An audit of the Maryland health insurance exchange found, among the exchange's many problems, inadequate data security and control.
Carried out by the state Office of Legislative Audits, the review covered information for the Maryland Health Benefit Exchange (MHBE) between June 1, 2011, and July 23, 2014.
It found that personally identifiable information was not properly safeguarded, the MHBE network was not effectively secured, administrative access was excessive and not controlled, and assurance was lacking that critical data on contractor servers was secured.
Maryland's exchange crashed when it launched in 2013 and suffered ongoing technical problems, including a glitch that left up to 5,000 people thinking they were fully enrolled even though they weren't.
After spending $209 million, it cut ties with the initial contractor in February 2014, but decided to leave equipment containing enrollment data from the original exchange system at a data center owned by the contractor's parent company pending resolution of litigation.
A replacement exchange system was implemented in November 2014. The audit criticizes MHBE for failing to ensure personally identifiable information and federal tax information was secured while still with the original vendor or on the replacement system, and that user access to the replacement exchange system network, application files and servers was properly restricted.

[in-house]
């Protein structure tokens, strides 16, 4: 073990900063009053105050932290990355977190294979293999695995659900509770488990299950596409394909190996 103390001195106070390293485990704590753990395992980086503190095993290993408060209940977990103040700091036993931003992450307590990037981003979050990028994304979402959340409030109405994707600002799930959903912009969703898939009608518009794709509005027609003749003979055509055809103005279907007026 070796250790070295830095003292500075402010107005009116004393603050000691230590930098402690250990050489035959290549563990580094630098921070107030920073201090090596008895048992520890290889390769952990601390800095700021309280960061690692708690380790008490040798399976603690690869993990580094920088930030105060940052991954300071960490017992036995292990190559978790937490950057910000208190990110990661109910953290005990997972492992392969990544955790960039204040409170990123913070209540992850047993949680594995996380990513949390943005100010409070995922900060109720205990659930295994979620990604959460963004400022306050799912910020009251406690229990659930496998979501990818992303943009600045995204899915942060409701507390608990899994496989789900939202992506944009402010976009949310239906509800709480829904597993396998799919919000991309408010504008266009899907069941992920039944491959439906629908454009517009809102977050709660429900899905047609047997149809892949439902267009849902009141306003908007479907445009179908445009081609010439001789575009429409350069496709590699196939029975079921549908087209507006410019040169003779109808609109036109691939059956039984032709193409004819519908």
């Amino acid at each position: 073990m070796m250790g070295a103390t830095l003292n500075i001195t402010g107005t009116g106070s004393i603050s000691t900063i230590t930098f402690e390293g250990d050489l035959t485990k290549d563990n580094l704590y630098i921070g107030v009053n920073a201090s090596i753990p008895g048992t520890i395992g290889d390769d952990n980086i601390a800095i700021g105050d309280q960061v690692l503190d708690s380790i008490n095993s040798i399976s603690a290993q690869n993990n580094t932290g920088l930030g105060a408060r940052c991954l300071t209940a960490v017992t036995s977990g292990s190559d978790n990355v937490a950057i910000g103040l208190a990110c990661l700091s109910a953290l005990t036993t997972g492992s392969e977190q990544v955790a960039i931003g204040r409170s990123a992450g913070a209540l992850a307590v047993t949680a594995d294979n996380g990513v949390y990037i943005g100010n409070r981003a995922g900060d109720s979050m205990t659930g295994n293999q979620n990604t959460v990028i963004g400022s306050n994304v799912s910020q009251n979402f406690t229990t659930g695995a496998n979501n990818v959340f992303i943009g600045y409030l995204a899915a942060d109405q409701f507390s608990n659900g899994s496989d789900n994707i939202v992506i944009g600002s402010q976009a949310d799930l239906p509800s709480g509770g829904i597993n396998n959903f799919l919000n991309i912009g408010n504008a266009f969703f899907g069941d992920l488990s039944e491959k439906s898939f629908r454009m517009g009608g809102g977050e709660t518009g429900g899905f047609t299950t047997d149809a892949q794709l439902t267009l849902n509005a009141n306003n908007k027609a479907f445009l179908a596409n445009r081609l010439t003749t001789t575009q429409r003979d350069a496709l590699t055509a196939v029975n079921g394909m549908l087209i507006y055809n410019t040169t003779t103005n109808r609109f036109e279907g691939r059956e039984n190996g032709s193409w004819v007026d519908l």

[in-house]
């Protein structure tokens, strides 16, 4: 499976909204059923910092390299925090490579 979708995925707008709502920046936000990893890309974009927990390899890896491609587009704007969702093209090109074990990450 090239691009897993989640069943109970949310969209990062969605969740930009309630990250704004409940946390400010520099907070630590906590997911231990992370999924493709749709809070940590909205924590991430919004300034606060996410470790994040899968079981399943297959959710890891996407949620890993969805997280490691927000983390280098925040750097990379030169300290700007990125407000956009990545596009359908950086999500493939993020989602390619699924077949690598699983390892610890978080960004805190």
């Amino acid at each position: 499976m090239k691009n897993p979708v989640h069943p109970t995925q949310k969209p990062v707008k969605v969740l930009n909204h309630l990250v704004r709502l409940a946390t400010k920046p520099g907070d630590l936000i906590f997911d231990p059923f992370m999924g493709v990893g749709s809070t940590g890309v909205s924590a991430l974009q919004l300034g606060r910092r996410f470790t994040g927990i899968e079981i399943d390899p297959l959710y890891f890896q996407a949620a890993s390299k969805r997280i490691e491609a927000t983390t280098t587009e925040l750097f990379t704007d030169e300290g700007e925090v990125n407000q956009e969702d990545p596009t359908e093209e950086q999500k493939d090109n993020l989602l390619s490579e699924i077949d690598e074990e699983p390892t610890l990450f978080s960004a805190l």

Noridian Healthcare Services agreed to repay $45 million to settle claims that it mishandled its duties in setting up the original exchange.
Amid ongoing problems, state lawmakers considered switching to the federal exchange, but ultimately decided to switch to Connecticut's successful technology platform.
Meanwhile, the Department of Health and Human Services' Office of the Inspector General has slammed the federal government for storing the personal information of millions of insurance marketplace customers in a massive data warehouse with basic security flaws.
To learn more:
- read the audit report (.pdf)